Serenity Sunday: Stewart Island Dew

In early July 2003, I made my first trip to New Zealand in wintertime.  I had work scheduled during the latter part of one week and the earlier part of the next in and around Invercargill, near the southern tip of the South Island, and a weekend in between.  As I was planning my itinerary, I jumped at the chance to follow a strong recommendation by Squiddy and spend Saturday and Sunday on Stewart Island, some 35 km to the south of the southernmost point on the mainland, across the Foveaux Strait.  I spent the night in the South Seas Hotel in the (only) town of Oban, on Half Moon Bay, and headed out early on Saturday morning for my first hike.  I walked up the road that led to a track through a ravine named Fern Gully, but I hadn’t gone more than a quarter-mile before I was at a high enough altitude that, where the sun had not yet reached, the incredibly heavy dew that had fallen had fast-frozen in place, the like of which I have never seen before.  Some of the frozen globules were nearly a third of an inch across!

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About krikitarts

Welcome to Krikit Arts! I'm a veterinarian; photographer; finger-style guitarist, composer, instructor, and singer/songwriter; fisherman; and fly-tyer. Please enjoy--and please respect my full rights to all photos on this Website!
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22 Responses to Serenity Sunday: Stewart Island Dew

  1. Very nice image….nice memories

    • krikitarts says:

      Thanks, David, I’ve always loved photographing frost, but this one really took my breath away. I have several others that I made before moving on, and I think I may have to bring one or two of them out to play here as well in the near future!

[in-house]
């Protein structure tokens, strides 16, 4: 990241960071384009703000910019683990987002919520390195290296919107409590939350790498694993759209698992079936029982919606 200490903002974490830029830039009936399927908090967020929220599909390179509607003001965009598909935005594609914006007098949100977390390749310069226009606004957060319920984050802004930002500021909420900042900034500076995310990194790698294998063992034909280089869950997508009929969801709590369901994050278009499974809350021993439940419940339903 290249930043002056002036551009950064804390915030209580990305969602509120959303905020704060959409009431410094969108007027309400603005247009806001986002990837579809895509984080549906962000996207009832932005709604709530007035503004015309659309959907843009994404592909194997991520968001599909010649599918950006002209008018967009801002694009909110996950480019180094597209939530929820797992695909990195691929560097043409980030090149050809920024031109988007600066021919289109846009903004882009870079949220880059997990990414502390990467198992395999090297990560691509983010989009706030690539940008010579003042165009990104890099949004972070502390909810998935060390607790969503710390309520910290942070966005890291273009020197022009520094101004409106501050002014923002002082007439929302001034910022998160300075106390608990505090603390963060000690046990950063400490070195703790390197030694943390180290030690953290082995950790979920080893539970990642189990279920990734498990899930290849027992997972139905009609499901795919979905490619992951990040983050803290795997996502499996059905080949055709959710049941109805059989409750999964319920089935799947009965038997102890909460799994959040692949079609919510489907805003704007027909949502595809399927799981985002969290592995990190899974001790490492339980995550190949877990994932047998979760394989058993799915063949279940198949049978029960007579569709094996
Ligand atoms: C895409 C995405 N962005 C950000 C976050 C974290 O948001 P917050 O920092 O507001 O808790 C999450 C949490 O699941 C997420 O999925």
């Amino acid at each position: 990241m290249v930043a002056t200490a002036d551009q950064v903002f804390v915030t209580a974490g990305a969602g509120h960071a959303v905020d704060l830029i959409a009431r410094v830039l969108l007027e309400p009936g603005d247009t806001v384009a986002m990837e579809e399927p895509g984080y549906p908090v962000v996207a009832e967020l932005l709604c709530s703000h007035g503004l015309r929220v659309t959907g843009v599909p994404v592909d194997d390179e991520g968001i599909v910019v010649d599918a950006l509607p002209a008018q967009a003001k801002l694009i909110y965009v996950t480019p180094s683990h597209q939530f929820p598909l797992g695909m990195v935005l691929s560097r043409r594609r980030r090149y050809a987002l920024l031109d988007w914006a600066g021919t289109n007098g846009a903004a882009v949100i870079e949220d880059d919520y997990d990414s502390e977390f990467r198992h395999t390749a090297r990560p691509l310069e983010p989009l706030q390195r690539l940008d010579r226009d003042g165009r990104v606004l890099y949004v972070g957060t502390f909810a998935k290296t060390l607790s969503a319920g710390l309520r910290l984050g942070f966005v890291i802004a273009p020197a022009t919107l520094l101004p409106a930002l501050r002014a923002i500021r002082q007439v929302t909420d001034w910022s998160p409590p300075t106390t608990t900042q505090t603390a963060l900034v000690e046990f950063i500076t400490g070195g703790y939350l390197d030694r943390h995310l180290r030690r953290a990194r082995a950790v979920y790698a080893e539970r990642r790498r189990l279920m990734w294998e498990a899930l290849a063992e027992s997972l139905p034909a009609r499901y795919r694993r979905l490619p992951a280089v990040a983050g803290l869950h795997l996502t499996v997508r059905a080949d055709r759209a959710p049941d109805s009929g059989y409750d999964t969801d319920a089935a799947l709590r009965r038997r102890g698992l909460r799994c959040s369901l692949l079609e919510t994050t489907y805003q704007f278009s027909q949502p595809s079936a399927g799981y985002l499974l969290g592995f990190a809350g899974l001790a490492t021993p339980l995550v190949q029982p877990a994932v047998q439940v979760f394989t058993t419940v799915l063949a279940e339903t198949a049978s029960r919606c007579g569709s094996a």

2. Fabulous! You know I LOVE ice macros! This dew is spectacular!

    • krikitarts says:

      So do I, Lemony, and when I saw this in the shadows beside the walking track, I literally started dancing around and squealing with joy. One of the high points in the whole trip!

  3. Wow, what a spectacular capture!!! You outdid yourself on this one Gary! It’s so beautiful :)

  4. sandy says:

    That is so beautiful! I have noticed from blogging that frost forms differently in other areas of the country, and world. Yours is one of the nicest frost shots I have seen.

  5. krikitarts says:

    That’s just what I thought, and I couldn’t believe my own eyes. And this was only the beginning of a very beautiful, productive, and memorable hike. What a way to start the day!

  6. My heart skipped a beat! It’s as if my grandmother tatted a nice little skirt for the leaves, and the blades are graced with crystal worlds surrounded by crystal moons. I love this!

  7. krikitarts says:

    OK, that clinches it. I’m working tonight on bringing all of you more of my treasures from that wonderful day. I’ll try to start tomorrow.

  8. Jeff Sinon says:

    Love the detail Gary!

  9. krikitarts says:

    Thanks, Jeff, I wish now that I’d shot it at the highest resolution–and saved my original, undeveloped images from that trip. I’m not at all displeased with how I developed it nine years ago, but I’d sure love to have a new go at it with what I’ve learned in the meantime! I think I’ll have to write up a new post on the essential importance of saving the originals.

  10. How did you like the crossing? or did you go on one of the small planes? Love the image, it is a fantastic shot Gary!

    • krikitarts says:

      I had really good luck on both crossings, on the launch. I’d do it again in a heartbeat, unless gales were predicted, of course. I can imagine that it can get pretty hairy at times!

  11. Finn Holding says:

    That’s remarkable, it looks as though the dew has been flash frozen. It must have cooled really quickly indeed.

  12. Adrian Lewis says:

    Excellent picture, Gary, very beautiful. How does it look horizontally flipped? Adrian

    • krikitarts says:

      I couldn’t possibly do that. I’ve come to know this as one of my children, and it would look — well — just wrong, to me at least, like reversing a consistent part in a person’s hair or moving a loved-one’s beauty mark to the other cheek. But on a brand-new image, that’s much more possibly worth considering. It’s actually very fascinating how the entire mood and effect of an image can really change by generating a mirror-image. But not with an old friend like this, please!

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